Alcohol use among seniors is common, with millions who remain under the radar as they live in a fog of alcohol use disorders or addiction. One-third of alcoholism among seniors is late-onset. Without enduring protector factors, major life transitions may wreak havoc with a person’s life. For those genetically predisposed to alcoholism, the combination can be fatal.
Life transitions are often seismic shifts in an older person’s perspective or lifestyle.
The loss of family members or a spouse may also mean a shift in personal roles in society and life. Loss of job through retirement or layoff may leave a void. Older people may find that, in a retirement community, the daily Happy Hour can create an addictive pattern of drinking alcohol. The family members of many seniors eventually research alcoholic treatment centers to find help for their loved one.
Many seniors have been high-functioning alcoholics for years, maintaining their job and other responsibilities despite regular alcohol consumption. Yet alcoholism is a progressive disease and will take a toll on the entire body. Cognitive loss is also possible, and relationships suffer in the chronic disease of alcoholism. Families fall apart or become dysfunctional.
Age-specific treatment works.
Older people tend to relate the words alcoholism and addiction to a moral failing, so age sensitivity and awareness of generational values, including respect for peers, is very important in addressing the subject. It is important to know that older people do well as an age group in age-specific rehab.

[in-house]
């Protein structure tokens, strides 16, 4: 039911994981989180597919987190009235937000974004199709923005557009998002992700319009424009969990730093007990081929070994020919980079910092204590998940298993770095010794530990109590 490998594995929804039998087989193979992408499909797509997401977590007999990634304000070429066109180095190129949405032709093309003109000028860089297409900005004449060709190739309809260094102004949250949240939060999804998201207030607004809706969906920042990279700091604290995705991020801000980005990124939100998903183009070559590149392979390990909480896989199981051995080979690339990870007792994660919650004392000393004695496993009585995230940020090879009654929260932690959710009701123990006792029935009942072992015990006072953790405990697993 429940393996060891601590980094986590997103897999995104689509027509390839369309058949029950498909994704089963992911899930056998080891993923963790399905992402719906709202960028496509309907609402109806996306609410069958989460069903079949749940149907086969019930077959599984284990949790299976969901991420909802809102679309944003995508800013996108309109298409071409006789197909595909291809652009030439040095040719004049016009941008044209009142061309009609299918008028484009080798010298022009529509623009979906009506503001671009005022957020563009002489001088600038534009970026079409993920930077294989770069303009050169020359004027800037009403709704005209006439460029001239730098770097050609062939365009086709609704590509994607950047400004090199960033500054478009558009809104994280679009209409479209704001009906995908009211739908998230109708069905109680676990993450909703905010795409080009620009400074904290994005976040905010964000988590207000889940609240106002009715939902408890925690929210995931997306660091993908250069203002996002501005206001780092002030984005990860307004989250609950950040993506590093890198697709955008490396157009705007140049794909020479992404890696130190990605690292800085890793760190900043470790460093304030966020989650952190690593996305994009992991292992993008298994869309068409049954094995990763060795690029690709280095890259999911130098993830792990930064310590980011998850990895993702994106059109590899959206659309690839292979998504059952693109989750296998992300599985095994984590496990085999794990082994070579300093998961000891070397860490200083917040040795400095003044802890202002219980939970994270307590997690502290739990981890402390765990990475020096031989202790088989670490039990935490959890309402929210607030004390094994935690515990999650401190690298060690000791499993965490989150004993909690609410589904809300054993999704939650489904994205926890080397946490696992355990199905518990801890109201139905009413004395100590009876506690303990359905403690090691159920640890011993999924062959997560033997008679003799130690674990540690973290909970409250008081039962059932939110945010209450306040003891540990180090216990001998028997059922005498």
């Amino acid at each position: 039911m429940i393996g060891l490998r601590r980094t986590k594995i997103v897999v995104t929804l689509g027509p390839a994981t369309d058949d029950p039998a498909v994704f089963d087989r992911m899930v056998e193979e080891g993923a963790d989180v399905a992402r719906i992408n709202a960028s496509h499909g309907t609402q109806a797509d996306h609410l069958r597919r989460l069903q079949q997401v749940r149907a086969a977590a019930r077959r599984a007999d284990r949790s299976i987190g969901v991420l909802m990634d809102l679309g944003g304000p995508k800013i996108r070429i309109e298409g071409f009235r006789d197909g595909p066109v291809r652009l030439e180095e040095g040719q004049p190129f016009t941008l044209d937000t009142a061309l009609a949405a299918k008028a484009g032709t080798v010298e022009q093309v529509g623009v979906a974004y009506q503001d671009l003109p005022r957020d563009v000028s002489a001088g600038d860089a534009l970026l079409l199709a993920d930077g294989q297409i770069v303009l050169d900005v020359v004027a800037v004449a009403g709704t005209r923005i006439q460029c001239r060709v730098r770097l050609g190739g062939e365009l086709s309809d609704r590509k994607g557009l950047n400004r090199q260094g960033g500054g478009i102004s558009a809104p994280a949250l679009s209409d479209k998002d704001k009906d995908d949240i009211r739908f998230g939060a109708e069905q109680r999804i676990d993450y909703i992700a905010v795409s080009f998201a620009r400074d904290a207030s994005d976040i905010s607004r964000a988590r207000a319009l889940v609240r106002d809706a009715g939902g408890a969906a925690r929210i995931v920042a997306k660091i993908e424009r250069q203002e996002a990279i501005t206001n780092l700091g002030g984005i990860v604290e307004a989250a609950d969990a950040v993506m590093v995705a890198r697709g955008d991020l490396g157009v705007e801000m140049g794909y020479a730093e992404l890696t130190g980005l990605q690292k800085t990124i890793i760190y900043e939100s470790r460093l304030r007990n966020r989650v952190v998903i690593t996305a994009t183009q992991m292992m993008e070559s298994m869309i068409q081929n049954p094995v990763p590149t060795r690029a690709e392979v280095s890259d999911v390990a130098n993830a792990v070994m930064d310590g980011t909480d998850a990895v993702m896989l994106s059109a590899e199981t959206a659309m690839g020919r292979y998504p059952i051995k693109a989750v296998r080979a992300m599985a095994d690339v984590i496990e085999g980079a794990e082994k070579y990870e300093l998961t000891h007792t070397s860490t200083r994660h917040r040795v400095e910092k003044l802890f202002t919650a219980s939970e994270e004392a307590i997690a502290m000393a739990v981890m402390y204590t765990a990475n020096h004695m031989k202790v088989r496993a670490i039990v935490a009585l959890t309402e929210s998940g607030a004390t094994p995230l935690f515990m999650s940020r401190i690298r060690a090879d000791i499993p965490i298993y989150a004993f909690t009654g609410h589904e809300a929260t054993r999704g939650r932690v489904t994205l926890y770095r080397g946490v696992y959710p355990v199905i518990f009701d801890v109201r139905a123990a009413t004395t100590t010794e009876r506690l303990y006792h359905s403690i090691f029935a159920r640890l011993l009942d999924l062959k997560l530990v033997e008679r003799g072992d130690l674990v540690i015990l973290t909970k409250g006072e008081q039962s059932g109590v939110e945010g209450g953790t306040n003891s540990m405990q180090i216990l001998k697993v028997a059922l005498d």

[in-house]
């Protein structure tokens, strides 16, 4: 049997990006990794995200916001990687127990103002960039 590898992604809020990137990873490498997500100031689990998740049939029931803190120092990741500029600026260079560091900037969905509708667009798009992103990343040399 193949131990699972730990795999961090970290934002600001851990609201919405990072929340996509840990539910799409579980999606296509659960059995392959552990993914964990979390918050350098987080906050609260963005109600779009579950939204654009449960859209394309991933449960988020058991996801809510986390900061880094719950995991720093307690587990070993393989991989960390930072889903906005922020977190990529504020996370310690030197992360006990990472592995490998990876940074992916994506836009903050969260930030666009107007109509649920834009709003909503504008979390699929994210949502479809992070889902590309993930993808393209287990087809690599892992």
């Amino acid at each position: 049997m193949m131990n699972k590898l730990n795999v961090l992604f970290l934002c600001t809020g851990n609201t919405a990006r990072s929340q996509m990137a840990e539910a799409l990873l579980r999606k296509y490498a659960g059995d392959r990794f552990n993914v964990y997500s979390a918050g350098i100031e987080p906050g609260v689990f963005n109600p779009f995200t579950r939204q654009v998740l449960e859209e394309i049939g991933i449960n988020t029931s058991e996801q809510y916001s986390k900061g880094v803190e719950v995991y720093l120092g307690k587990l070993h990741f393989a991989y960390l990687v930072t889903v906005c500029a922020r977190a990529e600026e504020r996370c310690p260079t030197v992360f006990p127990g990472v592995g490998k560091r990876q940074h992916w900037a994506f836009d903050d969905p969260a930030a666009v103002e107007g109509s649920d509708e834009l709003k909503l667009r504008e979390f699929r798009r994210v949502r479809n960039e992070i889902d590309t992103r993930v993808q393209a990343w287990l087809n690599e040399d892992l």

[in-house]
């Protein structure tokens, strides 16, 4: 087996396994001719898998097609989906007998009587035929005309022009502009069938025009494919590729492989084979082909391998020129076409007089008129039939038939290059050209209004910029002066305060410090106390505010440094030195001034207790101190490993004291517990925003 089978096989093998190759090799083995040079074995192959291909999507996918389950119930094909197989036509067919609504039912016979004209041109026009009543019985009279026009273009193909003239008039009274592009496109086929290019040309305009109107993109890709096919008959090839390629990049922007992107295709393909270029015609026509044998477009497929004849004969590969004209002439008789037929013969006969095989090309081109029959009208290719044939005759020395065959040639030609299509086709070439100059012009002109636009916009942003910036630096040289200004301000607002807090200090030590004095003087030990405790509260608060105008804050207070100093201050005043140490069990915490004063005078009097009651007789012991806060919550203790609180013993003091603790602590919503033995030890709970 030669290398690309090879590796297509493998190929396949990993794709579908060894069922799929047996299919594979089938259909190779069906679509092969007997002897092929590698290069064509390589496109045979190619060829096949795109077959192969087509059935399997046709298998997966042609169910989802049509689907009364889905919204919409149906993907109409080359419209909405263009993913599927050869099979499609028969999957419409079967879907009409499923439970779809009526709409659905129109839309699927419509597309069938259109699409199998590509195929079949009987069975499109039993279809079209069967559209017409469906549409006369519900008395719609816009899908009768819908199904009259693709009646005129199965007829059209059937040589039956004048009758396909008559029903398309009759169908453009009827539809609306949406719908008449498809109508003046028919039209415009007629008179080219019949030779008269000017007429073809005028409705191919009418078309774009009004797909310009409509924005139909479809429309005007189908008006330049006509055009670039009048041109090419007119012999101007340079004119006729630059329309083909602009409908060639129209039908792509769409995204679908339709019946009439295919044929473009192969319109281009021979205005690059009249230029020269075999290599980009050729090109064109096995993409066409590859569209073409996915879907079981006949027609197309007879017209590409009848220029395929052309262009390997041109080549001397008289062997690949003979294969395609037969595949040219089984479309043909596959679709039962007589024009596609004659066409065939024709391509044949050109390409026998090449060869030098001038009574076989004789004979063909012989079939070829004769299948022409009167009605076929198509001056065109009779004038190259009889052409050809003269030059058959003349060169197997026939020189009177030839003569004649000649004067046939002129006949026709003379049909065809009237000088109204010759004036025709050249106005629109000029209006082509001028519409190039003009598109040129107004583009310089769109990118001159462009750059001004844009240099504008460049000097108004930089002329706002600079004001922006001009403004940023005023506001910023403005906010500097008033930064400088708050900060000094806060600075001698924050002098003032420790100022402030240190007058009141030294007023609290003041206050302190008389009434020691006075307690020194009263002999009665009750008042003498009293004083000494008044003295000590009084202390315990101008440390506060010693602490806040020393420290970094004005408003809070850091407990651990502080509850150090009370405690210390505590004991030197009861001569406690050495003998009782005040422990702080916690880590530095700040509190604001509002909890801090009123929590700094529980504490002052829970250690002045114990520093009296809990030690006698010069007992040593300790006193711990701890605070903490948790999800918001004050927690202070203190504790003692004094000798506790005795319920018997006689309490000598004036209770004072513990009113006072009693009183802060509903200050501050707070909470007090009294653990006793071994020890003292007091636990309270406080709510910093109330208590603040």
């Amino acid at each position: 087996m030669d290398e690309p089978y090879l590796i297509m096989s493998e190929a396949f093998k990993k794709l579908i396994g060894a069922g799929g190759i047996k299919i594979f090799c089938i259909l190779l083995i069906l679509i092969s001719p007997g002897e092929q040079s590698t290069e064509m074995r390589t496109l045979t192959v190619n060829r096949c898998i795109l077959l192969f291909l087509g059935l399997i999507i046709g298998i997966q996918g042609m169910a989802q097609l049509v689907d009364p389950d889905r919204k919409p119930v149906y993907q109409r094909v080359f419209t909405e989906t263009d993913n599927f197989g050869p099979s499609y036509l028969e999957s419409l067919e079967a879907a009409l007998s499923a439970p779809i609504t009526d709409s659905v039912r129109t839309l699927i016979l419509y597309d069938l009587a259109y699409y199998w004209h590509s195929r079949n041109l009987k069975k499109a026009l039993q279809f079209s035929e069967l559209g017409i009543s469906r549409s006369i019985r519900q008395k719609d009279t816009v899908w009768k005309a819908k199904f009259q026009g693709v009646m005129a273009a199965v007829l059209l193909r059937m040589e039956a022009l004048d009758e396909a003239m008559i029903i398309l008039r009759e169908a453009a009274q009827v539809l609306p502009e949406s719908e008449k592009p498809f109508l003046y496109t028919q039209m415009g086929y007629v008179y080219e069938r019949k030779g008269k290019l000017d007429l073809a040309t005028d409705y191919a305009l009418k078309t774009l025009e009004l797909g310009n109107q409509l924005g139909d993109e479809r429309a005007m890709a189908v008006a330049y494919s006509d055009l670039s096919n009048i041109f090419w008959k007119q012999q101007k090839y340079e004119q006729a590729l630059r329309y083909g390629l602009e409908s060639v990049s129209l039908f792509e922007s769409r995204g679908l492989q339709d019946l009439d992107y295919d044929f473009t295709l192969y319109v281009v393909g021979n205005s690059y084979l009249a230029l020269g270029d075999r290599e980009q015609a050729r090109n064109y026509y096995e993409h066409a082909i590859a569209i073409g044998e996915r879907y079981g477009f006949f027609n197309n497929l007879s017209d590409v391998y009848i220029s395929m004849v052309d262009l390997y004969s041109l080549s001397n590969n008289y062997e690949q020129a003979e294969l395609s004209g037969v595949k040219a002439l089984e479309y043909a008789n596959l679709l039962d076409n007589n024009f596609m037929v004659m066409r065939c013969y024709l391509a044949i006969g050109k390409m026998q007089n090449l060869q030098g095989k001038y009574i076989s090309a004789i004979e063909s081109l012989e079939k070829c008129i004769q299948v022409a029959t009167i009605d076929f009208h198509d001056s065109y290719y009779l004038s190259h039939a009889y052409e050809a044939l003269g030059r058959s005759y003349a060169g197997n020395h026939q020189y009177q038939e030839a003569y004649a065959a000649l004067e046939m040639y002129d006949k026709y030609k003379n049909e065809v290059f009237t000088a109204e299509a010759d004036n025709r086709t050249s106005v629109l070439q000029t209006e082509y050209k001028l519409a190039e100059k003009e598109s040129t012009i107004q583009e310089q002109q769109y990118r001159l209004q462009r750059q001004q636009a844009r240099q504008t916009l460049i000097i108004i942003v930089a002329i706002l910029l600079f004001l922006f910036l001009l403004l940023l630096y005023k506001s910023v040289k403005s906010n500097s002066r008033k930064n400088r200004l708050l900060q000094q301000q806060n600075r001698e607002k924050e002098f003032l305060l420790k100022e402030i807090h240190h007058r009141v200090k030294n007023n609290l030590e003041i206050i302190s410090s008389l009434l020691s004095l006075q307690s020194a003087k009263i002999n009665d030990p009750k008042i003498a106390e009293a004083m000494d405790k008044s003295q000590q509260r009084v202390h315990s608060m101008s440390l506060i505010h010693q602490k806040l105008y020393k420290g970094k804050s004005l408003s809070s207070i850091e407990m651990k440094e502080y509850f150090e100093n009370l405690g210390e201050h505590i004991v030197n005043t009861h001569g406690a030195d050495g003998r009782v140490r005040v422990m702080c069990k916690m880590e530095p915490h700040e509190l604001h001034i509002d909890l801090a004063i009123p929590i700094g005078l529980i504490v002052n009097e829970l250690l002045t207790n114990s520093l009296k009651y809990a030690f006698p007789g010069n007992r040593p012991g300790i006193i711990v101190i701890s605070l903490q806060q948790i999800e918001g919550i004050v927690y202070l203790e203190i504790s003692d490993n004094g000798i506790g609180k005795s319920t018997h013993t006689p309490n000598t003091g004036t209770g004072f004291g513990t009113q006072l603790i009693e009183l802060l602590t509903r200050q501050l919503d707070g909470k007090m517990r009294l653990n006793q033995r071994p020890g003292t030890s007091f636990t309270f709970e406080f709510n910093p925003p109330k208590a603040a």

Health hazards for older adults who drink alcohol:
- Alcohol can interact with a number of medications, including allergy, sleep, pain, anxiety and many over-the-counter drugs.
- Balance can more easily be thrown off and result in falls.
- Health conditions can be exacerbated, and heavy drinking can result in many medical disorders.
What is safe and unsafe for an older person who does not have a problem with alcohol misuse?
Here is where the guidelines meet resistance: seniors need to be aware that – from a physiological standpoint – they cannot “handle “ the amount of alcohol they could when they were younger. Many sources recommend just one drink for women and two for men, although the National Institute on Alcohol Abuse and Alcoholism states that for those over age 65, three drinks maximum per day and no more than seven per week is advisable. Older people also take medications at a higher rate than younger people, so this needs to be taken into consideration when drinking socially.
Older women become intoxicated faster than older men do.
Women have lower amounts of body water, and alcohol diffuses through body water. Higher concentrations of alcohol result from smaller body water content. Women also do not metabolize the alcohol the same because they have a lower level of the enzyme that metabolizes alcohol in the stomach. Women also are more apt to become addicted to alcohol sooner and are twice as likely to die from alcoholism.
Prevention of late-onset alcohol addiction is important for all those who care for older adults, especially during life transitions. This is when risky behaviors may become embedded into everyday life.